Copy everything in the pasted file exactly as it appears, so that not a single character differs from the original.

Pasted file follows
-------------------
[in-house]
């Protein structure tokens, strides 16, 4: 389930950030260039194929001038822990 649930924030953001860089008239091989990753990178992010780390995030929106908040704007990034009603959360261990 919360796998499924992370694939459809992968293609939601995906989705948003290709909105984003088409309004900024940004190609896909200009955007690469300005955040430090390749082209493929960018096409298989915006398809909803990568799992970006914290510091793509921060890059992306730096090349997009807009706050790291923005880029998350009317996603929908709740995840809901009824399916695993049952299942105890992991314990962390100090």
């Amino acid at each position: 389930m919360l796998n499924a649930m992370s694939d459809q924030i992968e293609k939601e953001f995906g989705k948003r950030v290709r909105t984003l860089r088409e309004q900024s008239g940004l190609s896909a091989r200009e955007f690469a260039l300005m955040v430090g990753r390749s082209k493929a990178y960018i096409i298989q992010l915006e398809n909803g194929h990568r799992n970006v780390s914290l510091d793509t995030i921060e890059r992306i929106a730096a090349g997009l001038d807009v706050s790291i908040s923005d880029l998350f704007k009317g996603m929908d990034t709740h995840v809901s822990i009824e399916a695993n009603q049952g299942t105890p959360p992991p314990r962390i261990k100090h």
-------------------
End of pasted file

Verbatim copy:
[in-house]
């Protein structure tokens, strides 16, 4: 389930950030260039194929001038822990 649930924030953001860089008239091989990753990178992010780390995030929106908040704007990034009603959360261990 919360796998499924992370694939459809992968293609939601995906989705948003290709909105984003088409309004900024940004190609896909200009955007690469300005955040430090390749082209493929960018096409298989915006398809909803990568799992970006914290510091793509921060890059992306730096090349997009807009706050790291923005880029998350009317996603929908709740995840809901009824399916695993049952299942105890992991314990962390100090």
């Amino acid at each position: 389930m919360l796998n499924a649930m992370s694939d459809q924030i992968e293609k939601e953001f995906g989705k948003r950030v290709r909105t984003l860089r088409e309004q900024s008239g940004l190609s896909a091989r200009e955007f690469a260039l300005m955040v430090g990753r390749s082209k493929a990178y960018i096409i298989q992010l915006e398809n909803g194929h990568r799992n970006v780390s914290l510091d793509t995030i921060e890059r992306i929106a730096a090349g997009l001038d807009v706050s790291i908040s923005d880029l998350f704007k009317g996603m929908d990034t709740h995840v809901s822990i009824e399916a695993n009603q049952g299942t105890p959360p992991p314990r962390i261990k100090h």